Shaping the future of nuclear detection

Learning techniques to combat nuclear trafficking, touring the world’s first plutonium production reactor, and spending time analyzing radiation detection methods in a state-of-the-art underground laboratory are not opportunities available to most students. These are just a few of the activities that students recently participated in at the third annual Radiation Detection for Nuclear Security Summer School.             

Co-sponsored by Pacific Northwest National Laboratory (PNNL) and NNSA’s Office of Defense Nuclear Nonproliferation Research and Development, the program brought 13 graduate students from across the country to Richland, Wash., for hands-on training in detecting radiological signatures relevant to nuclear security. Participants engaged in interactive discussion and activities on a variety of technical, policy, and operational challenges, including the Fukushima incident response, NNSA’s technology-focused threat reduction program, and the nuclear fuel cycle.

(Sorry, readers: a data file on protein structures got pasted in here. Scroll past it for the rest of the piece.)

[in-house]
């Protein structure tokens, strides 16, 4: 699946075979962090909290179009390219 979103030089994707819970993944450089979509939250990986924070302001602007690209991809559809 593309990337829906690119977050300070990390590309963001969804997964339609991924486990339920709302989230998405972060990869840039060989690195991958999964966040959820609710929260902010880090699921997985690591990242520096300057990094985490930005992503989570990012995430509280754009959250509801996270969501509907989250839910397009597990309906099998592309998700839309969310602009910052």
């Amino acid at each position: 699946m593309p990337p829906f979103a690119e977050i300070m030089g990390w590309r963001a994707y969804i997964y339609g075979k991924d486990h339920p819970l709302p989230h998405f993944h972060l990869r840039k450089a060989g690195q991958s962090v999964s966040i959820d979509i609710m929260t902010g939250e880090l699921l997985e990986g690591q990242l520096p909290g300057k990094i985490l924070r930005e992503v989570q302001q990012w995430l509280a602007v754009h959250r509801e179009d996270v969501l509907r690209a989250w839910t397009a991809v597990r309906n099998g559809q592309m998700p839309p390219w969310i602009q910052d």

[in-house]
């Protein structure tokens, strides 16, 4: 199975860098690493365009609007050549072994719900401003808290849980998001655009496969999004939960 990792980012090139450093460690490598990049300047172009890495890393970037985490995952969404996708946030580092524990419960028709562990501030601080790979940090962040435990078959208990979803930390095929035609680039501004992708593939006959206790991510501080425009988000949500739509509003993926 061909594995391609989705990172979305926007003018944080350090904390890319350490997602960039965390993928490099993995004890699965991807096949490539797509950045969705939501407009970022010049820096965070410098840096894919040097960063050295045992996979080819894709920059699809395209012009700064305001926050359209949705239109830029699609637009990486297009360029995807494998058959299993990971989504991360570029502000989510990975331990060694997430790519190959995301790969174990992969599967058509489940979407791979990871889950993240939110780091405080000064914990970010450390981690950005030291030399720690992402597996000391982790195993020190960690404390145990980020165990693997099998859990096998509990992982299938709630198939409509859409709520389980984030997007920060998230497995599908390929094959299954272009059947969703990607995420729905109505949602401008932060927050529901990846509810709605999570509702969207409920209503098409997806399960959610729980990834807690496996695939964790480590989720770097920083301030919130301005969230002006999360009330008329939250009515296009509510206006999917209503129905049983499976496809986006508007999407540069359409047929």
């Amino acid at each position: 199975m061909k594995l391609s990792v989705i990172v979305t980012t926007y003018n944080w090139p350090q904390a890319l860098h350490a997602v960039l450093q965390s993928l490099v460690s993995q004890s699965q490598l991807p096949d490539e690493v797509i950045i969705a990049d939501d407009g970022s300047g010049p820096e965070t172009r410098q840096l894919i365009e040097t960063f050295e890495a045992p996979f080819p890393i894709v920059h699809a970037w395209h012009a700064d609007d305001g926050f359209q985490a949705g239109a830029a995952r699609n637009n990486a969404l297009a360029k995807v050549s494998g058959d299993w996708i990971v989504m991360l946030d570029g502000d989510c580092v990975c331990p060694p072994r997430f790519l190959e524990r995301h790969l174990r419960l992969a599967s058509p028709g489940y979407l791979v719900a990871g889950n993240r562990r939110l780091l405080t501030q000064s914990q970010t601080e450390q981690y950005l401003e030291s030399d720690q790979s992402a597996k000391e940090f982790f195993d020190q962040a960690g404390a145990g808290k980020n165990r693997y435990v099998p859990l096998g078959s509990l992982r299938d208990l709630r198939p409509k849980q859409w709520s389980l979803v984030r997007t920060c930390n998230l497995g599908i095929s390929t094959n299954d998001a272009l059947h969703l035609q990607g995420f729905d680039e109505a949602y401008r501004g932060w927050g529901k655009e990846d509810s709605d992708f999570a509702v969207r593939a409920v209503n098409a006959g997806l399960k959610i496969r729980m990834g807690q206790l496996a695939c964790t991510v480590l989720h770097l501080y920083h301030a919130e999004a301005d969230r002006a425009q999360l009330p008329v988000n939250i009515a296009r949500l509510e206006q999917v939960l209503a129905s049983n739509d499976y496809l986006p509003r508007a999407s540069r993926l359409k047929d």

The two-week course provides students with a unique understanding of nuclear security challenges and real-world constraints faced in the field. It is designed to expose them to the technical foundations, analysis and insight that will fuel future research and careers in nuclear security.

Shaping the future of nuclear detection
PNNL physicist Bob Runkle (middle) explains the nuances of neutron detection to physics students Matthew Michalak, Univ. of Wisconsin Madison, and Emily Jackson, Univ. of Massachusetts Lowell, during a testing exercise at PNNL’s Large Detector Laboratory.

Shaping the future of nuclear detection
2014 Radiation Detection for Nuclear Security Summer School students and instructors.

Jul 3, 2014 at 10:00 am